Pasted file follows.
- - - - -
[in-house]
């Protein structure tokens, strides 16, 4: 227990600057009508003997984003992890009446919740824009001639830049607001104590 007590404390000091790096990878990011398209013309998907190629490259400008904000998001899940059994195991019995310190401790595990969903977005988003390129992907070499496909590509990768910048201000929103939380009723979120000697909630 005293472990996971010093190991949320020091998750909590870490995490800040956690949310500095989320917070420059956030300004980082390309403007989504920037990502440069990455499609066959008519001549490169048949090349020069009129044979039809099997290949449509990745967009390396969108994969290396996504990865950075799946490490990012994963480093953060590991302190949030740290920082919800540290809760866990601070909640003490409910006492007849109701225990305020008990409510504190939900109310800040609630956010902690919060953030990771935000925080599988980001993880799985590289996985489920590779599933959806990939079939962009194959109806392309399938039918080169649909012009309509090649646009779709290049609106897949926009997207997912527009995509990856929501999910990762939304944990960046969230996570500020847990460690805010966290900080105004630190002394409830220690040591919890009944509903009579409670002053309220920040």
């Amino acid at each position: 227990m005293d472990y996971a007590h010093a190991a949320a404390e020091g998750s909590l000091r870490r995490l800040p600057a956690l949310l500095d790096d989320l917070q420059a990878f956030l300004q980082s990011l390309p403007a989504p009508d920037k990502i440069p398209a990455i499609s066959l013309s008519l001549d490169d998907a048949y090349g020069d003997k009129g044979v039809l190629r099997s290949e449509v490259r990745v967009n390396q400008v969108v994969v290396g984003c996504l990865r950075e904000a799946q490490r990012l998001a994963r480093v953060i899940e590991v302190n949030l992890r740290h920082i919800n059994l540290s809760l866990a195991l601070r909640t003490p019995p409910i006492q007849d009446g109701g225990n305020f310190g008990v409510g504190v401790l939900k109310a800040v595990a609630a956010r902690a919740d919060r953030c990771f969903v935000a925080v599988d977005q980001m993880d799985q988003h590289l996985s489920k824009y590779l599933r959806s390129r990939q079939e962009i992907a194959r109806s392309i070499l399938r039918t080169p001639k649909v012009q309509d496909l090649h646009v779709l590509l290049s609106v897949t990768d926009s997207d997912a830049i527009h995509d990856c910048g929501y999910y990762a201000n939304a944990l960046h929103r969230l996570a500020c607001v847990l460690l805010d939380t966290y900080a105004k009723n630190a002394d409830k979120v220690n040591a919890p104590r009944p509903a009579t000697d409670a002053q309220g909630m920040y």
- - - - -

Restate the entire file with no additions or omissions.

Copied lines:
[in-house]
């Protein structure tokens, strides 16, 4: 227990600057009508003997984003992890009446919740824009001639830049607001104590 007590404390000091790096990878990011398209013309998907190629490259400008904000998001899940059994195991019995310190401790595990969903977005988003390129992907070499496909590509990768910048201000929103939380009723979120000697909630 005293472990996971010093190991949320020091998750909590870490995490800040956690949310500095989320917070420059956030300004980082390309403007989504920037990502440069990455499609066959008519001549490169048949090349020069009129044979039809099997290949449509990745967009390396969108994969290396996504990865950075799946490490990012994963480093953060590991302190949030740290920082919800540290809760866990601070909640003490409910006492007849109701225990305020008990409510504190939900109310800040609630956010902690919060953030990771935000925080599988980001993880799985590289996985489920590779599933959806990939079939962009194959109806392309399938039918080169649909012009309509090649646009779709290049609106897949926009997207997912527009995509990856929501999910990762939304944990960046969230996570500020847990460690805010966290900080105004630190002394409830220690040591919890009944509903009579409670002053309220920040």
């Amino acid at each position: 227990m005293d472990y996971a007590h010093a190991a949320a404390e020091g998750s909590l000091r870490r995490l800040p600057a956690l949310l500095d790096d989320l917070q420059a990878f956030l300004q980082s990011l390309p403007a989504p009508d920037k990502i440069p398209a990455i499609s066959l013309s008519l001549d490169d998907a048949y090349g020069d003997k009129g044979v039809l190629r099997s290949e449509v490259r990745v967009n390396q400008v969108v994969v290396g984003c996504l990865r950075e904000a799946q490490r990012l998001a994963r480093v953060i899940e590991v302190n949030l992890r740290h920082i919800n059994l540290s809760l866990a195991l601070r909640t003490p019995p409910i006492q007849d009446g109701g225990n305020f310190g008990v409510g504190v401790l939900k109310a800040v595990a609630a956010r902690a919740d919060r953030c990771f969903v935000a925080v599988d977005q980001m993880d799985q988003h590289l996985s489920k824009y590779l599933r959806s390129r990939q079939e962009i992907a194959r109806s392309i070499l399938r039918t080169p001639k649909v012009q309509d496909l090649h646009v779709l590509l290049s609106v897949t990768d926009s997207d997912a830049i527009h995509d990856c910048g929501y999910y990762a201000n939304a944990l960046h929103r969230l996570a500020c607001v847990l460690l805010d939380t966290y900080a105004k009723n630190a002394d409830k979120v220690n040591a919890p104590r009944p509903a009579t000697d409670a002053q309220g909630m920040y």